Chad Wolf, previously the acting DHS undersecretary for policy, was sworn-in as acting secretary of the Department of Homeland Security (DHS) on November 19. The Trump administration had tapped Wolf to head the department two weeks earlier, but, because he was not holding a Senate-confirmed post, he was initially ineligible under the Federal Vacancies Reform Act. On November 12, the Senate voted 54 to 41 to confirm Wolf as undersecretary, clearing the way for him to assume the position of acting secretary.

Wolf is now the fifth person to head the agency in the Trump administration. He takes over from former acting secretary Kevin McAleenan, who held the post for seven months and announced his intention to resign in early October. The White House reportedly intends to keep Wolf on for only a short period as the administration determines whom it wants to head the department on a permanent basis.

Ken Cuccinelli, acting head of U.S. Citizenship and Immigration Services (USCIS) and noted immigration hawk, will be elevated to deputy secretary of DHS in tandem with Wolf taking over the department. Cuccinelli was reportedly President Trump’s first choice to head DHS, but he faced eligibility concerns and leading Republicans have warned that he is unlikely to survive a Senate confirmation vote. As second in command at DHS, it is likely Cuccinelli will continue to take an outsized role in implementing White House immigration policies.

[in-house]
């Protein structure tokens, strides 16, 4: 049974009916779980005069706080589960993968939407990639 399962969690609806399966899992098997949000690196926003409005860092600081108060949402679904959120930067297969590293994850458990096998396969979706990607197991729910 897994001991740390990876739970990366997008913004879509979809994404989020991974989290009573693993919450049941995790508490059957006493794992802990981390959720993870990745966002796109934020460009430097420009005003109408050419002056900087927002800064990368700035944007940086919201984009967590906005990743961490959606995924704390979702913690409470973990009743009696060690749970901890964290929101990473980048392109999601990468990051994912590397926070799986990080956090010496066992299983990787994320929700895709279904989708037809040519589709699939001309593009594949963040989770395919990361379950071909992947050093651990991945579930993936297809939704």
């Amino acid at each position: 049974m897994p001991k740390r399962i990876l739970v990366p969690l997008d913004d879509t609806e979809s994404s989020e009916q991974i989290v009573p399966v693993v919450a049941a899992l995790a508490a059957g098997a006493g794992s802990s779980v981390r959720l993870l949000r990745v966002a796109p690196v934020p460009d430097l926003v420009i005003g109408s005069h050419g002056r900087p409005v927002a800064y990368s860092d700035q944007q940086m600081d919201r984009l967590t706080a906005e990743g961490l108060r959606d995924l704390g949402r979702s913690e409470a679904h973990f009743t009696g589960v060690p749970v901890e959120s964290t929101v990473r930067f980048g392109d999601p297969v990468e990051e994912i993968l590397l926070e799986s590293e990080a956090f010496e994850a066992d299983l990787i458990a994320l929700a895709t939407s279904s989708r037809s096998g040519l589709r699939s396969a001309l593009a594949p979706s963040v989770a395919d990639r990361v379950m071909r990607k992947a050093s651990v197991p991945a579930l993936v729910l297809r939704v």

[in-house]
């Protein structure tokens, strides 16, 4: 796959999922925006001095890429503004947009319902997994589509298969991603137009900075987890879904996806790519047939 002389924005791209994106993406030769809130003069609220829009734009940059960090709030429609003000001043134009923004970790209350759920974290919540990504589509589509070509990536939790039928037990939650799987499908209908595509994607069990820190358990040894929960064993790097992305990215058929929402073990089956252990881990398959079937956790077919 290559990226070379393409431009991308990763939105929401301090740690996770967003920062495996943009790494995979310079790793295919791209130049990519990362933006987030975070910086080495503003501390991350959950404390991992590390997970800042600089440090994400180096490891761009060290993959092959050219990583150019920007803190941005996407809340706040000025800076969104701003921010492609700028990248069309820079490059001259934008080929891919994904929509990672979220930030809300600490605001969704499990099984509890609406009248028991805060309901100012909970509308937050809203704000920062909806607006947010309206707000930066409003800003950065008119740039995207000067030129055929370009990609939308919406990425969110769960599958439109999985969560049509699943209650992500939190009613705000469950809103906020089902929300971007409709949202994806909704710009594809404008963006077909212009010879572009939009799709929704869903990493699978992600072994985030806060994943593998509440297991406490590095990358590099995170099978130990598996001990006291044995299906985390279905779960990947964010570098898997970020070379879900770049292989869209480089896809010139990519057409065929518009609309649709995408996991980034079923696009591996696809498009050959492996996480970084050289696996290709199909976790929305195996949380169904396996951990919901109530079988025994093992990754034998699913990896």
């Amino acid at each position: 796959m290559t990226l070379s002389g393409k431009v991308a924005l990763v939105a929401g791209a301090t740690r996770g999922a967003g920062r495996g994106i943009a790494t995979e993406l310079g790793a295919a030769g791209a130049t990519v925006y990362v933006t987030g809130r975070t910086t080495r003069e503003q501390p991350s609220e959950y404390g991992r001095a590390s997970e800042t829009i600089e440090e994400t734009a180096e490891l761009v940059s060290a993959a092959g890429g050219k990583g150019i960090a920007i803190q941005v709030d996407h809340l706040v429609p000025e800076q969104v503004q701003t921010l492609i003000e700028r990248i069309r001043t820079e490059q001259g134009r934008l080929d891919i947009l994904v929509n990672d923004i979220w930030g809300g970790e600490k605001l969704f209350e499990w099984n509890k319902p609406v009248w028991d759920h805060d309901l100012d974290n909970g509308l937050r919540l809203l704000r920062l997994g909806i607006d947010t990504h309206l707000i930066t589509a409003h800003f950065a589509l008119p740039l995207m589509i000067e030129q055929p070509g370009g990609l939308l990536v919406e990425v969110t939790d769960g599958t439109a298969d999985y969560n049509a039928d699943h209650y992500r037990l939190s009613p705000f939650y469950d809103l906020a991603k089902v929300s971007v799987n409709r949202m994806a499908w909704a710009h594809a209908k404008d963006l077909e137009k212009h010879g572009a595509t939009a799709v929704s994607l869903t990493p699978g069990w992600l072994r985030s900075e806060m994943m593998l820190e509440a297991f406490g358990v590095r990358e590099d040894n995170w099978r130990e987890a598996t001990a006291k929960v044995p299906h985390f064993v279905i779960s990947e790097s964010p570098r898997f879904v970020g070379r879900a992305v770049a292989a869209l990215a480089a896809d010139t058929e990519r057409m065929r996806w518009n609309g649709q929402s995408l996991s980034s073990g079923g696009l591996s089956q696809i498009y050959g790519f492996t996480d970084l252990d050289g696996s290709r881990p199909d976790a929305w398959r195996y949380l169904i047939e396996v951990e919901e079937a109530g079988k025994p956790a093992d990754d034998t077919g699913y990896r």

USCIS Proposes New Fee Increases on Naturalization, Other Applications

U.S. Citizenship and Immigration Services (USCIS) published a proposed fee rule on November 14 that would increase the cost of applying for U.S. citizenship and could prevent hundreds of thousands of lawful permanent residents (LPRs) from naturalizing, among other changes to USCIS application fees. The fee rule proposes to increase the Application for Naturalization (Form N-400) fee to $1,170, an 83 percent increase from the current fee of $640 (not counting the current $85 biometrics fee). The fee increase far outpaces inflation, which would only require a fee increase of about $50 to keep pace with the cost of living. The fee rule also proposes to eliminate fee waivers for naturalization applicants, a move which would require almost all naturalization applicants to pay the full $1,170 fee.